Tagged: 0 Thread(s)
Quoted: 182 Post(s)
Liked: 232
Quote:
Originally Posted by smitty View Post

You have a way of saying things that sounds like you are attacking the person you are having a discussion with. Perhaps you don't realize it.

In any event, I'll respond to two things you said.

I'm not following you. My point is that to hear the differences, it is helpful (for me at least) to have a long term listening baseline. I didn't say that once you listen long term, you can then hear the differences between players by switching back and forth on a short-term basis.

Why wouldn't you? What purpose does the 'long term listening baseline' serve, if not to be a familiar sonic reference? If your 'long term baseline' is player A, then if player B really sounds different, it should be a cinch to ABX it.

Aside from which, it is clearly NOT necessary for listeners to do 'long term listening' to both A AND B, in order to believe they hear a difference between them. It happens all the time in audio reviews.


Quote:


And it's hard to set up a long-term listening experience not knowing what you are listening to, or to arrange for someone to switch out that player at some point (and level match it) without you knowing it.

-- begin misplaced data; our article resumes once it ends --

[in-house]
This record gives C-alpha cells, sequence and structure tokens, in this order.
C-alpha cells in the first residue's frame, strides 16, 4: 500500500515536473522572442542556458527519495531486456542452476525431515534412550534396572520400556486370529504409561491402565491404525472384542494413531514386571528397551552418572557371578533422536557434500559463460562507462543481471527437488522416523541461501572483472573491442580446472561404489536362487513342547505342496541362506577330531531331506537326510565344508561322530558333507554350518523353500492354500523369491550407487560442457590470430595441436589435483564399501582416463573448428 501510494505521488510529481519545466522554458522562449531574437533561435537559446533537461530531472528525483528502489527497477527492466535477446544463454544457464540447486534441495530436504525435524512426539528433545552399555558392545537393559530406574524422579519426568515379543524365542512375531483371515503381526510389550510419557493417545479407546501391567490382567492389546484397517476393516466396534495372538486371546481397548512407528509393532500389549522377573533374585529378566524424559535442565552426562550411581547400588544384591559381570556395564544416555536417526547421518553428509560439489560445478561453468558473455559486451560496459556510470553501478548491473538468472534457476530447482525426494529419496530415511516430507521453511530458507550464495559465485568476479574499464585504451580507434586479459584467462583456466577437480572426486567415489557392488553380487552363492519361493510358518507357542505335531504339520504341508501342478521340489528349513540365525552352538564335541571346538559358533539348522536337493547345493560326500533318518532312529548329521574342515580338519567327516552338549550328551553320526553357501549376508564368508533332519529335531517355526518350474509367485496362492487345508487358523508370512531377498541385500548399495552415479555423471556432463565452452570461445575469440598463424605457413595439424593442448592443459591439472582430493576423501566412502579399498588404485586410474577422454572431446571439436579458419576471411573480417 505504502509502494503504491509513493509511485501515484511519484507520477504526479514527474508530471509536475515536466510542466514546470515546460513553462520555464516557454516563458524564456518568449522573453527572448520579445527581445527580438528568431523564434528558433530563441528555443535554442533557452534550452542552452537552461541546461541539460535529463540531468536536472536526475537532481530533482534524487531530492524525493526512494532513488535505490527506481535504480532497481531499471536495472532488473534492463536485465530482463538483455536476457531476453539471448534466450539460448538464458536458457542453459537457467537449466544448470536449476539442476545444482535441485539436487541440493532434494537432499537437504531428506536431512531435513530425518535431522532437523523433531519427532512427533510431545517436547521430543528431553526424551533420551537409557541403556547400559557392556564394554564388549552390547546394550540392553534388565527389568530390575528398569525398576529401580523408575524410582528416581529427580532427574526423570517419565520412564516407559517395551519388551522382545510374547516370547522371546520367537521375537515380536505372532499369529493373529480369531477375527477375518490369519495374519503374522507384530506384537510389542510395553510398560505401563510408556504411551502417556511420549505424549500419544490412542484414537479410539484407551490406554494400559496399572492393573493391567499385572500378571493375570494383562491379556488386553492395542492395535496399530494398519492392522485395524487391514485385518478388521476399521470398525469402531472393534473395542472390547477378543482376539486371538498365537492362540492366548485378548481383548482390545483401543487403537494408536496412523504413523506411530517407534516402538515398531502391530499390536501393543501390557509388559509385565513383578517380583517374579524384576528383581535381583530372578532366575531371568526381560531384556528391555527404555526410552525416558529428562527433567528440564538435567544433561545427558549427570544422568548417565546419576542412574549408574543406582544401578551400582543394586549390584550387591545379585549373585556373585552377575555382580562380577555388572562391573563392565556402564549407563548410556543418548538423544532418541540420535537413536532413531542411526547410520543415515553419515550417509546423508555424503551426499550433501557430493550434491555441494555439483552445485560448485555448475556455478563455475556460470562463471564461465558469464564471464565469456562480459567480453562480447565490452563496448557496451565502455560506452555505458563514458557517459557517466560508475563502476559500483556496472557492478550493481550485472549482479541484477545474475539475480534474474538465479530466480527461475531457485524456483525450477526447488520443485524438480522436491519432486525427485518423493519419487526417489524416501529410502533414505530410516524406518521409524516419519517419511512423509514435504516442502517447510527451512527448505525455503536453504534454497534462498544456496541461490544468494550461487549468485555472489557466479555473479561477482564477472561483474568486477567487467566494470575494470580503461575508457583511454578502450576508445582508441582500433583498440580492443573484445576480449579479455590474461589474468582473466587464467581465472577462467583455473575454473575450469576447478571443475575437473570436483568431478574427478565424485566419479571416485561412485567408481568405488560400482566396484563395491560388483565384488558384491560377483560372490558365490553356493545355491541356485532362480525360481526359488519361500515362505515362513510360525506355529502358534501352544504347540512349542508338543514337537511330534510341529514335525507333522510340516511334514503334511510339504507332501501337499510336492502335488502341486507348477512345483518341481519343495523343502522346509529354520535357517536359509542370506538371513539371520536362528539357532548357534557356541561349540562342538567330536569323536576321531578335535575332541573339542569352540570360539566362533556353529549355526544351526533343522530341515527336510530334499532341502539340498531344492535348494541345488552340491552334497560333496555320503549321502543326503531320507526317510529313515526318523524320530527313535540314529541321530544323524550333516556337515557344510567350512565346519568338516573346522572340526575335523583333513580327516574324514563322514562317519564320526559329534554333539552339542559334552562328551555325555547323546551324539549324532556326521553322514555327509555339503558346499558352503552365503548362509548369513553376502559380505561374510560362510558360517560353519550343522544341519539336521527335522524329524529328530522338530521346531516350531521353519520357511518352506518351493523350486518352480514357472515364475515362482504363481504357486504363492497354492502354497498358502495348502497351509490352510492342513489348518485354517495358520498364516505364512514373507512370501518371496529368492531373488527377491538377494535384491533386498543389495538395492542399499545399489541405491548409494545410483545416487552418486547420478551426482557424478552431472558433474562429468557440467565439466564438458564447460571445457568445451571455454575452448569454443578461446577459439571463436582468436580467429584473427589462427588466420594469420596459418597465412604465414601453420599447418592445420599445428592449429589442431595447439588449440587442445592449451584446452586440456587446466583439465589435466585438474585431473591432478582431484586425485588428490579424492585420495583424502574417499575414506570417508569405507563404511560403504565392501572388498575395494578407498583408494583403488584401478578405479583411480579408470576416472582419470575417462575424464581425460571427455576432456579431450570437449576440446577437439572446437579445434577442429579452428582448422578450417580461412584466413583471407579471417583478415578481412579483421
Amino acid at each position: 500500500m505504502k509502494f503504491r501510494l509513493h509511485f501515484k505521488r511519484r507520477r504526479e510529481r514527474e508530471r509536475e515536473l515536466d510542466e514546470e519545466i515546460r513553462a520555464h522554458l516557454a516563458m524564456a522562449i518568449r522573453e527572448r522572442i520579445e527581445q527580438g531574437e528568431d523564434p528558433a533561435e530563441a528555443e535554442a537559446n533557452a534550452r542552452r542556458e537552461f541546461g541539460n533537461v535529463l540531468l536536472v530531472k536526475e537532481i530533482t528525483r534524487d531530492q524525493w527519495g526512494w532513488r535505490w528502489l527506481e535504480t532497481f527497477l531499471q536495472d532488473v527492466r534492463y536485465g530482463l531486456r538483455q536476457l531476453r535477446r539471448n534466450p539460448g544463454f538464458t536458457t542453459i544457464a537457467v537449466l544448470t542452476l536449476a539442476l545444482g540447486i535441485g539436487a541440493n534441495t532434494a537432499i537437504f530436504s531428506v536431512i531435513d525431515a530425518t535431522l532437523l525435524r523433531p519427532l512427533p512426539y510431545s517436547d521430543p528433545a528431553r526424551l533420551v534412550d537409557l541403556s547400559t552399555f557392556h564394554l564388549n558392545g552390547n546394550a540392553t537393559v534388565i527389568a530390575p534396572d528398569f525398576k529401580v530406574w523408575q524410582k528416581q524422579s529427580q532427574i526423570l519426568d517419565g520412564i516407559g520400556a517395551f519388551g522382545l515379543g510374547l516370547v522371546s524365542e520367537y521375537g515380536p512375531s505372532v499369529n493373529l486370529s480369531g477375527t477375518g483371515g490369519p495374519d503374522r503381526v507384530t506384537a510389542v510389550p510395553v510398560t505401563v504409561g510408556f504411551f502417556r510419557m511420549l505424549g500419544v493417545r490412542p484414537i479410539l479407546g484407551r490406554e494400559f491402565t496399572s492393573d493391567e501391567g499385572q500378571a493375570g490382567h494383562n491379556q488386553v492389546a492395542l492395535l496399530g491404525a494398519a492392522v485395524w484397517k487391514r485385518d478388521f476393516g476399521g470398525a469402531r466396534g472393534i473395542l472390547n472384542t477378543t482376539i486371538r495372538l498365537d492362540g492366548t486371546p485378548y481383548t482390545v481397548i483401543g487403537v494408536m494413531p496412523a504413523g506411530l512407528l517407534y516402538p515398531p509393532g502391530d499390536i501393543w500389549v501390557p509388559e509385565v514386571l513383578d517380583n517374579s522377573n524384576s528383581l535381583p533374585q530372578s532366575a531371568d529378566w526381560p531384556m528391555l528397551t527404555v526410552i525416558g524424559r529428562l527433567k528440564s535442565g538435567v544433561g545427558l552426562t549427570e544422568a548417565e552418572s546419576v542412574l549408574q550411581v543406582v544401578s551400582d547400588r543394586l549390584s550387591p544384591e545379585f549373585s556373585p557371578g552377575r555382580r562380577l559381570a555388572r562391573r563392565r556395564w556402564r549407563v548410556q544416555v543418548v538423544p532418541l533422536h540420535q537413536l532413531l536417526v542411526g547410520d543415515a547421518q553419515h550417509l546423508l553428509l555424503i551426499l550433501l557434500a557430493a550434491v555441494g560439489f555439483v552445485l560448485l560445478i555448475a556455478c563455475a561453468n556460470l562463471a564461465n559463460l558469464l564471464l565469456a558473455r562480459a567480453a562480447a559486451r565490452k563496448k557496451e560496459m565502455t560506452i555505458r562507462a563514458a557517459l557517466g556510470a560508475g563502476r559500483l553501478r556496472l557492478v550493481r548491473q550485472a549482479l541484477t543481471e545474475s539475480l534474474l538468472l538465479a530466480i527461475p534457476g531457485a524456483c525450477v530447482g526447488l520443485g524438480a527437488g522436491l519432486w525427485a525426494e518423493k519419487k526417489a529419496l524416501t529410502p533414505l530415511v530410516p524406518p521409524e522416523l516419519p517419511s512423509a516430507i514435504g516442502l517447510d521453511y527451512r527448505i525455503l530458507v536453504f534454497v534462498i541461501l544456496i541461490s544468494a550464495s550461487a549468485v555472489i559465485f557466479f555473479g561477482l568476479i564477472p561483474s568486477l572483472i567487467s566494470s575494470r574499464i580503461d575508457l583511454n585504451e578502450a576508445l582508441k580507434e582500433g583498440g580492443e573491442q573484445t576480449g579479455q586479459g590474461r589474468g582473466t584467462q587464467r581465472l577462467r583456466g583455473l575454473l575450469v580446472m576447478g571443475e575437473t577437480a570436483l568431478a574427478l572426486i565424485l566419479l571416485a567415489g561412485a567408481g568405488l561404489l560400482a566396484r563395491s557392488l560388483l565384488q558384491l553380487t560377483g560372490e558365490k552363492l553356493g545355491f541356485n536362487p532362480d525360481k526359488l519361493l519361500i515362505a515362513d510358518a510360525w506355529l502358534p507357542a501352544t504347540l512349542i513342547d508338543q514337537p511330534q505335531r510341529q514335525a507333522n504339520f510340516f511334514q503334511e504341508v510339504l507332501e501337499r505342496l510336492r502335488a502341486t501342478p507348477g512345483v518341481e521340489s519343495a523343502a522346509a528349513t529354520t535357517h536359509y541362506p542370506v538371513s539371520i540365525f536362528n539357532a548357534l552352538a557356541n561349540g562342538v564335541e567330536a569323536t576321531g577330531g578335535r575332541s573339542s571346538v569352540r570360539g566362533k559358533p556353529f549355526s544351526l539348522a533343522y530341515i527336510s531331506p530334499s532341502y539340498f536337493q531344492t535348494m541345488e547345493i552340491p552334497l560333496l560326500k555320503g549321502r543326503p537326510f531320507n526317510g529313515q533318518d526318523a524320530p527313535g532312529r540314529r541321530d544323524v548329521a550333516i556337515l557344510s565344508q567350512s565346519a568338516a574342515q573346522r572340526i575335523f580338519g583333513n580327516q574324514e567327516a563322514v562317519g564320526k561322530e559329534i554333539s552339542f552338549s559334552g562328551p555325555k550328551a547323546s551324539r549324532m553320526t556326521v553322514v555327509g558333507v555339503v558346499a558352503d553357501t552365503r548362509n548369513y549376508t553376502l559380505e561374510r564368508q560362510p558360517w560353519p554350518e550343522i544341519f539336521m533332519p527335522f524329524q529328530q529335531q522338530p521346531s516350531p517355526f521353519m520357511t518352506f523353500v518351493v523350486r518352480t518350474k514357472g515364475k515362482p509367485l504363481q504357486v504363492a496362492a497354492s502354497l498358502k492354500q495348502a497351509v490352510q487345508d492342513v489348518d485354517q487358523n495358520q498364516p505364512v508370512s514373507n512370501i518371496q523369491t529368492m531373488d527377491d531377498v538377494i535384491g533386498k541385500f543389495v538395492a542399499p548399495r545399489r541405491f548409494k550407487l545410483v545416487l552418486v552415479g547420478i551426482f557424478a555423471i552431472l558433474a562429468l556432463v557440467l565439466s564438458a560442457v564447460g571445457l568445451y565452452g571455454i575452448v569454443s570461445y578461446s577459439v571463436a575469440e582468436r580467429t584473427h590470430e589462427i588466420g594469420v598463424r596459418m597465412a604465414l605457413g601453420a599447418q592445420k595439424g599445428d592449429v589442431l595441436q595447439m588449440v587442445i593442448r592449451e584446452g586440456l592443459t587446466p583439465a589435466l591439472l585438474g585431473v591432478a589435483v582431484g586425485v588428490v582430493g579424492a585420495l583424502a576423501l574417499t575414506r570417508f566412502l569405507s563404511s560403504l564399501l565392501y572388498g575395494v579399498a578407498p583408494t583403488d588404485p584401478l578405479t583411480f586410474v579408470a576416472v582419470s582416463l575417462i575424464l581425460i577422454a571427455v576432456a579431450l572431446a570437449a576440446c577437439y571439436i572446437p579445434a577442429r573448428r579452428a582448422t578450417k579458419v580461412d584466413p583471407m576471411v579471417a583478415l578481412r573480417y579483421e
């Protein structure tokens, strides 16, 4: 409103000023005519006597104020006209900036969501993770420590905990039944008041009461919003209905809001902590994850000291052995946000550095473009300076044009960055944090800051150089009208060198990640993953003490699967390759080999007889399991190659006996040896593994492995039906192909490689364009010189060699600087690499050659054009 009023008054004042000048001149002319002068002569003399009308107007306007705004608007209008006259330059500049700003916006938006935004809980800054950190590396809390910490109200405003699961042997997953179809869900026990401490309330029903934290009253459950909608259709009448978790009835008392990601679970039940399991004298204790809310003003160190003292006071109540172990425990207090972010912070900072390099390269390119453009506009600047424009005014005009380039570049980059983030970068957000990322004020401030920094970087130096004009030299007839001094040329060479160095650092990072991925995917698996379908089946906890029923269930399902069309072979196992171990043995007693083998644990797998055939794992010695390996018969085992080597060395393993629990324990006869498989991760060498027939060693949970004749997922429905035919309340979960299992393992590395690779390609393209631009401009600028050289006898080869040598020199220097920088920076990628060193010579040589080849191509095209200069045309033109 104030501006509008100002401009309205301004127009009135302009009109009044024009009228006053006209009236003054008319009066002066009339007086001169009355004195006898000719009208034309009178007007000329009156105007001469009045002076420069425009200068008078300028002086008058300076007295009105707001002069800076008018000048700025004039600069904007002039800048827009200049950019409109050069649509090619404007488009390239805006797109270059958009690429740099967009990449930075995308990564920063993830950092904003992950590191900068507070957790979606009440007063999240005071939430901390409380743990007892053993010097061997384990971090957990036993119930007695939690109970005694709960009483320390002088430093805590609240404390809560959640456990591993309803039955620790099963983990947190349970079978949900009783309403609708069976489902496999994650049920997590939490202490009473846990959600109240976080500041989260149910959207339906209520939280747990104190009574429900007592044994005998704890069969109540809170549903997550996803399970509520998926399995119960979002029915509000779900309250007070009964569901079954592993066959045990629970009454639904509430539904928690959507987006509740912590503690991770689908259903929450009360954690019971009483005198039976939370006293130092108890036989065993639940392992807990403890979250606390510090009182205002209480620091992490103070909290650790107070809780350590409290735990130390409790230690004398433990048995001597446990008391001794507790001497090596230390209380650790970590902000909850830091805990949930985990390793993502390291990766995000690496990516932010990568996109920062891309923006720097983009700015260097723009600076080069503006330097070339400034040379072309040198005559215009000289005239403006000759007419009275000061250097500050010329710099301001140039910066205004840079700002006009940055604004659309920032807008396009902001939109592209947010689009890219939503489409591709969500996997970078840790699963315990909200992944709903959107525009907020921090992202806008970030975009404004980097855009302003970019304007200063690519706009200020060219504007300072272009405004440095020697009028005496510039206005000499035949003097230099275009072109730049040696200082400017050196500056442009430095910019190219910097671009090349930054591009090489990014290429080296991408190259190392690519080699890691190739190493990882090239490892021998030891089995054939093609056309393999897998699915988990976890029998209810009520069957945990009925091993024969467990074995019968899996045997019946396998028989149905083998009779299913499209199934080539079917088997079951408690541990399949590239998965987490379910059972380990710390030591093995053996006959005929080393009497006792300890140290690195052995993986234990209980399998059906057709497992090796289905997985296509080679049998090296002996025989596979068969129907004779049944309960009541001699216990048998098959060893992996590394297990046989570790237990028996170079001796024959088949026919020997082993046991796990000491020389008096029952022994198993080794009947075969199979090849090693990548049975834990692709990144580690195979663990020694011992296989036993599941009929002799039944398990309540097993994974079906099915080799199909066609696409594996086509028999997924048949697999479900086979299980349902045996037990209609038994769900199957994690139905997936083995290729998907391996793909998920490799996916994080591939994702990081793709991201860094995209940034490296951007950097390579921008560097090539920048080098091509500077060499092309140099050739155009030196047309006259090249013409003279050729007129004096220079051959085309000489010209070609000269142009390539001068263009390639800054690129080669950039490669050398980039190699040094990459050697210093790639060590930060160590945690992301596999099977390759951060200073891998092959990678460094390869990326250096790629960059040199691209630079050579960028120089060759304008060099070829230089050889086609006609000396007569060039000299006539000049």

Again, are you claiming that a difference that is established in the listeners mind after 'long term' sighted listening, disappears during the first subsequent short term listening session?
So that every single session, including the ABX trials, must involve 'long term listening" in order for the difference to be re-established?

That is QUITE at odds with what audiophiles usually report.

And what, btw, is the 'proper' duration of 'long term' listening, for this difference to manifest? Hours? Days?
krabapple is offline  
post #96 of 143 Old 01-28-2008, 05:08 PM
AVS Special Member
 
smitty's Avatar
 
Join Date: Aug 2000
Location: Southern California, USA
Posts: 1,744
Mentioned: 0 Post(s)
Tagged: 0 Thread(s)
Quoted: 0 Post(s)
Liked: 11
Quote:
Originally Posted by mcnarus View Post

Well, of course you don't. That's the problem. You're stating "opinions" about things that are not about matters of opinion--they are matters that can be and have been subjected to empirical verification.